From WisBar’s InsideTrack:
A state rule of appellate procedure that allows attorneys to cite unpublished Wisconsin Court of Appeals opinions as persuasive authority will continue unchanged, the Wisconsin Supreme Court recently concluded….
Under Wis. Stat. section 809.23(3)(b), only unpublished opinions issued on or after July 1, 2009, which are authored by a member of a three-judge panel or by a single judge under section 752.31(2), may be cited….
Because an unpublished opinion cited for its persuasive value is not precedent, it is not considered binding, and a court need not distinguish or otherwise discuss an unpublished opinion. No party has a duty to research or cite unpublished opinions under the rule….
But according to the Hon. Richard Brown, chief judge for the Wisconsin Court of Appeals, more unpublished opinions are being cited, at least in District II. He estimates that one in every 20 appellate briefs contains citation and discussion of unpublished decisions, which is a lot considering the number of cases handled by appeals court judges annually.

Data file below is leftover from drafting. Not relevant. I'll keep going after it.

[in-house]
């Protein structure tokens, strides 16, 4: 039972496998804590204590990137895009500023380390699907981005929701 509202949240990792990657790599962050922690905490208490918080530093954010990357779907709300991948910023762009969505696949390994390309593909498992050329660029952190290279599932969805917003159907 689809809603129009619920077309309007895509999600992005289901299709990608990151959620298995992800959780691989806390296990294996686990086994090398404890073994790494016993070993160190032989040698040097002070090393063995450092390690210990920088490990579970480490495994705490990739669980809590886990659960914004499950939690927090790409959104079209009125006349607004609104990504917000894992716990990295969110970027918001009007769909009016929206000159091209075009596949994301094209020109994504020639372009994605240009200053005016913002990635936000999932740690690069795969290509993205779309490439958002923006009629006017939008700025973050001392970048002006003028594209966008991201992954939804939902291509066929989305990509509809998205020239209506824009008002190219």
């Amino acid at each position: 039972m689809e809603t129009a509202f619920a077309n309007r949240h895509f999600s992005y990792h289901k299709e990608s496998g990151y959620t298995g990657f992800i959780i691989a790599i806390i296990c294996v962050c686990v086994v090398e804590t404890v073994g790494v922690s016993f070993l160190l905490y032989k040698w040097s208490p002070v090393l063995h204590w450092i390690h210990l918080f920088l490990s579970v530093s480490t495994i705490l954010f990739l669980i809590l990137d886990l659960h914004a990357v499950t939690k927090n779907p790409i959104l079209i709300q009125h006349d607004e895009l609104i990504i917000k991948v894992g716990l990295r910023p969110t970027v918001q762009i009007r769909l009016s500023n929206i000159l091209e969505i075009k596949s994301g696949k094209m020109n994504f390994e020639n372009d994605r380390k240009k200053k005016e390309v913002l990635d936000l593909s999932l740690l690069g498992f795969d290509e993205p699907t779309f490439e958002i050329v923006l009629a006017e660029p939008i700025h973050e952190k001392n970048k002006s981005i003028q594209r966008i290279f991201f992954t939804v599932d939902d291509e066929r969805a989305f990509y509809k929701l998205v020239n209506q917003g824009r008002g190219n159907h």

“Not only that, when reading the circuit court record in our cases, we see that unpublished opinions are being cited to the trial courts,” Chief Judge Brown said. “Whether an unpublished opinion is ‘persuasive’ is literally a case-by-case determination.”